Bioethics – a discipline without a natural home?

This post is inspired by this excellent and challenging article by Carl Elliot where he asks why should students study bioethics at scandal plagued institutions such as his own University of Minnesota (I said it was challenging).

One of the problem he notes is that bioethicists in scandal plagued departments such as medical schools rarely speak out publicly or critically about the scandals and suggests in this lovely paragraph that there might just be a conflict of interest at play:

“Many university administrators seem to think that leaving a stack of cash on the table for the bioethicists is a good way to make amends for wrongdoing. Bioethicists don’t usually complain.  When the Presidential Commission for the Study of Bioethical Issues looked at the issue of making reparations to victims of unethical research, it suggested that reparations do not necessarily have to mean monetary compensation to victims. Instead, they may mean more funding for bioethics. For example, when the Clinton administration apologized on behalf of the federal government for the Tuskegee syphilis study in 1997, it also announced a grant initiative to establish a bioethics center at Tuskegee University.  Whether the victims of unethical research see a bioethics program as fitting compensation is not for me to say.”

Relatively recently we have seen an explosion of new bioethics centres in the UK, fuelled in part by funding bodies desires to establish Centres of excellence, which saw much funding in bioethics consolidated into very large amorphous grants. I wondered at the time whether this was good for the discipline – since it effectively left isolated ethicists out in the cold in regards to seeking funding.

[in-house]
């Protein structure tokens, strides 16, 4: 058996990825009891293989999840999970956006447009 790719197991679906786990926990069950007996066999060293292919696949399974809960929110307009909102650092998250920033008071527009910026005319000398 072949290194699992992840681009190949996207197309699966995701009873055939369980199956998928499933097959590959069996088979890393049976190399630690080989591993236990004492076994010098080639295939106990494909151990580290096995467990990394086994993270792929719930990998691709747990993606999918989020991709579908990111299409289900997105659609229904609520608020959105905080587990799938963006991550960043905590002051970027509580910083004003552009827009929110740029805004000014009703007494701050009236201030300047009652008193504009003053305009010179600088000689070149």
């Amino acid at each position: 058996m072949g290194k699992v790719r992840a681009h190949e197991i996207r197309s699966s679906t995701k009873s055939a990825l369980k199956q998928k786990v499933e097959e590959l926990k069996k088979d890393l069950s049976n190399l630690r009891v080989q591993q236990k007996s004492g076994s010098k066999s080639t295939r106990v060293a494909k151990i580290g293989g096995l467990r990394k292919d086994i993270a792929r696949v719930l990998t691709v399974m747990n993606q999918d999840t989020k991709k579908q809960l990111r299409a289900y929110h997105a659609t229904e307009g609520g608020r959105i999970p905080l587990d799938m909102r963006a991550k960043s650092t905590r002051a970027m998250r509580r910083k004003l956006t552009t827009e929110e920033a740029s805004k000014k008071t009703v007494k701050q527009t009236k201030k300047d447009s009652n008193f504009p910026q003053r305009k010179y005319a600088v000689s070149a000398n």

With no disrespect intended for those in Centres funded in this way it doesn’t seem to me that this has worked as a strategy – those who were doing good work continued to do good work, those who weren’t… So it seems the idea of an Ethics Centre is in twilight, after what happened at Keele, and in other places the idea itself seems to be going out of fashion. I doubt we will see the end of ethics centres altogether, no doubt Oxford will keep inventing new ones to get even more pots of money, and some of the strongly established ones will survive, but will we see new ones? Or more posts at existing ones?

Outside of centres there seem to be three main places where work in bioethics is located in UK universities (I’ve excluded sociology since with rare exceptions most of the work carried out in bioethics by sociologists is either non-normative in nature or at least ought to be non-normative in nature):
1. Medical Schools
2. Law Schools
3. Philosophy departments